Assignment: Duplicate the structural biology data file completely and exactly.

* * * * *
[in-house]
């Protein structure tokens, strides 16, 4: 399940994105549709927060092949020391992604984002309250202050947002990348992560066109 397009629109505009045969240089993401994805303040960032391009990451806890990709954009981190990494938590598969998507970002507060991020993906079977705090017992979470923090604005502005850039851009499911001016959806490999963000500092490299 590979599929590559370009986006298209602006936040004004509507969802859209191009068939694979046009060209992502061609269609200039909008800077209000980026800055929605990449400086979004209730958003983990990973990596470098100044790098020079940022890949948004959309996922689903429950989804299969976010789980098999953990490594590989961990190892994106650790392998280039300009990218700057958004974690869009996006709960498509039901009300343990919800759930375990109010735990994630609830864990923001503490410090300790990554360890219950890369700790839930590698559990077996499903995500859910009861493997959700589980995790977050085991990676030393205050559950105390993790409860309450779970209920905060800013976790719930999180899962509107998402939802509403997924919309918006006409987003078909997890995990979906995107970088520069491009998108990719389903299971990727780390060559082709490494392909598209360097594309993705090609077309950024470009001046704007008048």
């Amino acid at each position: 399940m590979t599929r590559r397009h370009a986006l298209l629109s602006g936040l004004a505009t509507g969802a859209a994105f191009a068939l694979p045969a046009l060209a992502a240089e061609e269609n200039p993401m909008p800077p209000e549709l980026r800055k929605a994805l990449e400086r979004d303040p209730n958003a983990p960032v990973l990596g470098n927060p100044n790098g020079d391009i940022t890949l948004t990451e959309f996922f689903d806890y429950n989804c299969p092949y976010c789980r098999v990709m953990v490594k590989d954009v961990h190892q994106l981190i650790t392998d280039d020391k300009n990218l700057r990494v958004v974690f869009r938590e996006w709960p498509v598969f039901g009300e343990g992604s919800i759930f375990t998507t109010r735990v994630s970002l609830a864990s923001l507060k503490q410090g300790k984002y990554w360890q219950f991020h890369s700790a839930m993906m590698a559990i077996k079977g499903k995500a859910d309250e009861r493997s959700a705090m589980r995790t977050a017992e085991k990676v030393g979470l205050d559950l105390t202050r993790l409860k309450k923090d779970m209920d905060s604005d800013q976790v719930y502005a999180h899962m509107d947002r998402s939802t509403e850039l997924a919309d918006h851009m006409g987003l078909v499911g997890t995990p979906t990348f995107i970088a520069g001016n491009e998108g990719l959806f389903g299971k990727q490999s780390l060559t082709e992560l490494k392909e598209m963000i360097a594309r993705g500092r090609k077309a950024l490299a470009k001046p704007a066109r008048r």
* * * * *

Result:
[in-house]
């Protein structure tokens, strides 16, 4: 399940994105549709927060092949020391992604984002309250202050947002990348992560066109 397009629109505009045969240089993401994805303040960032391009990451806890990709954009981190990494938590598969998507970002507060991020993906079977705090017992979470923090604005502005850039851009499911001016959806490999963000500092490299 590979599929590559370009986006298209602006936040004004509507969802859209191009068939694979046009060209992502061609269609200039909008800077209000980026800055929605990449400086979004209730958003983990990973990596470098100044790098020079940022890949948004959309996922689903429950989804299969976010789980098999953990490594590989961990190892994106650790392998280039300009990218700057958004974690869009996006709960498509039901009300343990919800759930375990109010735990994630609830864990923001503490410090300790990554360890219950890369700790839930590698559990077996499903995500859910009861493997959700589980995790977050085991990676030393205050559950105390993790409860309450779970209920905060800013976790719930999180899962509107998402939802509403997924919309918006006409987003078909997890995990979906995107970088520069491009998108990719389903299971990727780390060559082709490494392909598209360097594309993705090609077309950024470009001046704007008048």
């Amino acid at each position: 399940m590979t599929r590559r397009h370009a986006l298209l629109s602006g936040l004004a505009t509507g969802a859209a994105f191009a068939l694979p045969a046009l060209a992502a240089e061609e269609n200039p993401m909008p800077p209000e549709l980026r800055k929605a994805l990449e400086r979004d303040p209730n958003a983990p960032v990973l990596g470098n927060p100044n790098g020079d391009i940022t890949l948004t990451e959309f996922f689903d806890y429950n989804c299969p092949y976010c789980r098999v990709m953990v490594k590989d954009v961990h190892q994106l981190i650790t392998d280039d020391k300009n990218l700057r990494v958004v974690f869009r938590e996006w709960p498509v598969f039901g009300e343990g992604s919800i759930f375990t998507t109010r735990v994630s970002l609830a864990s923001l507060k503490q410090g300790k984002y990554w360890q219950f991020h890369s700790a839930m993906m590698a559990i077996k079977g499903k995500a859910d309250e009861r493997s959700a705090m589980r995790t977050a017992e085991k990676v030393g979470l205050d559950l105390t202050r993790l409860k309450k923090d779970m209920d905060s604005d800013q976790v719930y502005a999180h899962m509107d947002r998402s939802t509403e850039l997924a919309d918006h851009m006409g987003l078909v499911g997890t995990p979906t990348f995107i970088a520069g001016n491009e998108g990719l959806f389903g299971k990727q490999s780390l060559t082709e992560l490494k392909e598209m963000i360097a594309r993705g500092r090609k077309a950024l490299a470009k001046p704007a066109r008048r």